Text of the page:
'Hypermethylation of the promoter region of genes is associated with an increasing number of disease states, including allergy (Martino et al., 2015), autoimmunity (Nakano et al, 2013), Down syndrome (Jin et al., 2013) and cancer (Varley et al., 2013). Particularly breast cancer'

So I have misinterpreted this ?

I had found this on her website following listening to her interview in which she referred to working with Cancer organisation stats and not seeing a case of cancer without high serum B12 and her concern with over methylation. So much so that she has stopped or become v cautious about prescribing B12.

I replyed to the post and this link was to explain my comment and concern. I thought it maybe where Oundle's doctor had information from but there are obviously other studies out there judging by other comments. I am now more confused

Foggyme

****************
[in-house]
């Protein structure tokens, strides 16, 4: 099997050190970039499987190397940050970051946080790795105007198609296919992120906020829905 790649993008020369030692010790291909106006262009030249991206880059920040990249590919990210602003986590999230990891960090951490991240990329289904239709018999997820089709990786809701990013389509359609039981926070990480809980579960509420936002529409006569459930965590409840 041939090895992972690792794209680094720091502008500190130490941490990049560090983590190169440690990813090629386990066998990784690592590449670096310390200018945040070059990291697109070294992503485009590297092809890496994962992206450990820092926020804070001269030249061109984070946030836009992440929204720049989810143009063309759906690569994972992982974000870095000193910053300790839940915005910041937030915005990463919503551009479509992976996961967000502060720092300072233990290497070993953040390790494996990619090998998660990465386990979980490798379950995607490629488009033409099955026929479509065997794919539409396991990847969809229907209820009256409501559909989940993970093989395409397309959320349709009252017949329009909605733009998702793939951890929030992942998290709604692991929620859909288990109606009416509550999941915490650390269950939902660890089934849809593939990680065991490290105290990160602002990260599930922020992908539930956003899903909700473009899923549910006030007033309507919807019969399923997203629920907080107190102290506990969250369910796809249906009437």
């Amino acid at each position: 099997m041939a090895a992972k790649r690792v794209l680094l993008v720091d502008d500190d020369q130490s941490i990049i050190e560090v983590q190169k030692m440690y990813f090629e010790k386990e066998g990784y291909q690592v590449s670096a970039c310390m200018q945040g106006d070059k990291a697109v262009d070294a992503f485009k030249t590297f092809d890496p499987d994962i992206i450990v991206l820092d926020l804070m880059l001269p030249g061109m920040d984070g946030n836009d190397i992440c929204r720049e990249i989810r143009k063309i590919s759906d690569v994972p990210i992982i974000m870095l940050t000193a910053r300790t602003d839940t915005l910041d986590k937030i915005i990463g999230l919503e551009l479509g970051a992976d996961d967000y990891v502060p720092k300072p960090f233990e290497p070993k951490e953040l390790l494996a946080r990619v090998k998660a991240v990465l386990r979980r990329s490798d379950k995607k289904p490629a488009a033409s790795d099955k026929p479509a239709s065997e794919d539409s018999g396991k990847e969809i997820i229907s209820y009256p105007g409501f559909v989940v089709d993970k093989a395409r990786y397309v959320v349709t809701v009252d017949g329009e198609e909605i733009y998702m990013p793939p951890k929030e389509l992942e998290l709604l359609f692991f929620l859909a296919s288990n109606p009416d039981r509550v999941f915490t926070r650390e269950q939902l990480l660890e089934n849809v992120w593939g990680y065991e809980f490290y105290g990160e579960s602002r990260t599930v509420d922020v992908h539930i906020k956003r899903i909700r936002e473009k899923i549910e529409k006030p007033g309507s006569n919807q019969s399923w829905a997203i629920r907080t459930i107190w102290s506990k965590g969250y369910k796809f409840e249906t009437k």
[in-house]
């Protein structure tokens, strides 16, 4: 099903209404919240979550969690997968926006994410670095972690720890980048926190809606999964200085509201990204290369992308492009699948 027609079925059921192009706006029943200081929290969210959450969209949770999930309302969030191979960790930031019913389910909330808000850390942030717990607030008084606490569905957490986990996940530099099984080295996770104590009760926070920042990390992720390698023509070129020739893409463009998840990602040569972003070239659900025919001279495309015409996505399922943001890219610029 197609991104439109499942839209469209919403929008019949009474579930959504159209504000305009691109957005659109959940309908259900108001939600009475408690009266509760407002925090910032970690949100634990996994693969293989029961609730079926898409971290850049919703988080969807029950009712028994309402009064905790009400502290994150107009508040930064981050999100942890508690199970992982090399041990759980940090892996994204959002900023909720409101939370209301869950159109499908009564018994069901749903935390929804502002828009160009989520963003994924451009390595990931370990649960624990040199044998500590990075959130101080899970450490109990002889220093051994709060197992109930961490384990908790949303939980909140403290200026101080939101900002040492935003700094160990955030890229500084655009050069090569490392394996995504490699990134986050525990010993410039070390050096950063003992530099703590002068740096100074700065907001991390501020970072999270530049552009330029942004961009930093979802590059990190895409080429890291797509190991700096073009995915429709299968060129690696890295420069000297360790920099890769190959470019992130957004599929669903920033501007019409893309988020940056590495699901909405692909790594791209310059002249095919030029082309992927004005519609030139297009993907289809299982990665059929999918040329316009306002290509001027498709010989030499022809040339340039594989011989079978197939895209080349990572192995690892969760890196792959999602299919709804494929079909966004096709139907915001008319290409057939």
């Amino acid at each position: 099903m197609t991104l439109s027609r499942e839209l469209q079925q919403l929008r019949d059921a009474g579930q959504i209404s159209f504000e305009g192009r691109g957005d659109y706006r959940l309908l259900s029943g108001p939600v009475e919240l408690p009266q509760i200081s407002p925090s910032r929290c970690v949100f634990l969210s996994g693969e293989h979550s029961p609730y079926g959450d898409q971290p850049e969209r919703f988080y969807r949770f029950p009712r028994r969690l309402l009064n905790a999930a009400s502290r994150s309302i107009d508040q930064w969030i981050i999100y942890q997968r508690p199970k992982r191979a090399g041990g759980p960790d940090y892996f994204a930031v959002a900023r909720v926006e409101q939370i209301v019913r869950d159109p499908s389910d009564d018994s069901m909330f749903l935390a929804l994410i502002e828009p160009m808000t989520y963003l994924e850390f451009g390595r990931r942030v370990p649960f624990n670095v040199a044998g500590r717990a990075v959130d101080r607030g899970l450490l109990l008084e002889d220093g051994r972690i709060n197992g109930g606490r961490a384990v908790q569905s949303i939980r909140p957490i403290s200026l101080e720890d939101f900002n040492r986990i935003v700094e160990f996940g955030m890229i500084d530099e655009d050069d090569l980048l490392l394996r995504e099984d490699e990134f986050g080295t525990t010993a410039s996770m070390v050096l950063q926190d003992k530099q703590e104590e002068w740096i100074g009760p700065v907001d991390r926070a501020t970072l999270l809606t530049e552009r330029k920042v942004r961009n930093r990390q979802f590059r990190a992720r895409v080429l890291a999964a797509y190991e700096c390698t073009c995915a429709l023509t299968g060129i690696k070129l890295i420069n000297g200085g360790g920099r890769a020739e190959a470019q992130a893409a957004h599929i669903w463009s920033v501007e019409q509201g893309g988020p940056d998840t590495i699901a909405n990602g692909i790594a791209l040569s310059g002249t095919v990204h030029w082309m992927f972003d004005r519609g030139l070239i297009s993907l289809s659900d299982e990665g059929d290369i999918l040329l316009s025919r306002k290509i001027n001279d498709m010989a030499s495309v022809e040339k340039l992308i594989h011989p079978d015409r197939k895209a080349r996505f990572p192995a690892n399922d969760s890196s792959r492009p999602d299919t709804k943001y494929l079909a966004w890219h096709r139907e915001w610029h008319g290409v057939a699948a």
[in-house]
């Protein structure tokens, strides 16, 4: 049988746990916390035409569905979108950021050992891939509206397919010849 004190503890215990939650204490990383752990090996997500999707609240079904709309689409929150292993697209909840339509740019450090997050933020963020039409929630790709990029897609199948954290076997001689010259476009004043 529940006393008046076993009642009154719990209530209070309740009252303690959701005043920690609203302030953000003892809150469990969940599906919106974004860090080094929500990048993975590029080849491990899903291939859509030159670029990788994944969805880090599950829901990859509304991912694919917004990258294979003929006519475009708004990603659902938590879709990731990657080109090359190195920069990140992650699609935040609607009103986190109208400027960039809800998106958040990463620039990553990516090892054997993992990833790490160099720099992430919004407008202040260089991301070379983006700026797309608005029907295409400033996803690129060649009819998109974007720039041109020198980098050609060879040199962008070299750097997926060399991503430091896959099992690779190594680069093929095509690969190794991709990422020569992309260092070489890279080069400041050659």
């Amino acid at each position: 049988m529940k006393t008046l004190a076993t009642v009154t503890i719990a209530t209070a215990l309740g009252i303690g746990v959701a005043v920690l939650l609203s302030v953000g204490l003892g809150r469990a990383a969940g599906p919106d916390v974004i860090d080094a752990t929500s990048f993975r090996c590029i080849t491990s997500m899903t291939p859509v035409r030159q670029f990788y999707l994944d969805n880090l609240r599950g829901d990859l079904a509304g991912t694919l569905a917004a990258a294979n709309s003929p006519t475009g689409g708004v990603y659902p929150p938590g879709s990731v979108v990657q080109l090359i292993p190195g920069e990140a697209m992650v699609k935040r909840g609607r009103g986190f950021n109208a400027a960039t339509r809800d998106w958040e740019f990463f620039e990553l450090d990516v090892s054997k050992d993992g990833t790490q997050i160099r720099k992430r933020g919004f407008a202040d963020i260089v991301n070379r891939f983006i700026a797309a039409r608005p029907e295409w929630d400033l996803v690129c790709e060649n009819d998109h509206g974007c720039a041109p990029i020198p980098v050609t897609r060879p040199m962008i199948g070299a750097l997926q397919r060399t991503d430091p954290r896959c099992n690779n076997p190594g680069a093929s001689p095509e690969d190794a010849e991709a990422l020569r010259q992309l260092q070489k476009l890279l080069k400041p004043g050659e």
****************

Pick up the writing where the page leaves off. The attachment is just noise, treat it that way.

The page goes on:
FoggymeAdministrator
in reply to LynneG

LynneG. In short, this article is to do with the methylation process related to folate (not vitamin B12).

I think you may have conflated (or confused) this with her apparent comment about 'not seeing a case of cancer without high serum B12'...and as I said above, there is a distinct difference between high levels of B12 due to an underlying health condition (I.e. cancer), and high levels of B12 due to injection. In neither case does the raised B12 cause cancer (in the former the underlying medical condition is the causative agent: the raised B12 level is a byproduct of the illness - cancer - rather than the agent that caused the cancer. In the latter...well...B12 injections in themselves do not cause cancer.

To date, there is no proven causal link between high B12 levels from injections and cancer...as other replies here also indicate.

Suffice to say that withholding B12 injections is not an option for those who are B12 deficient...it leads to death.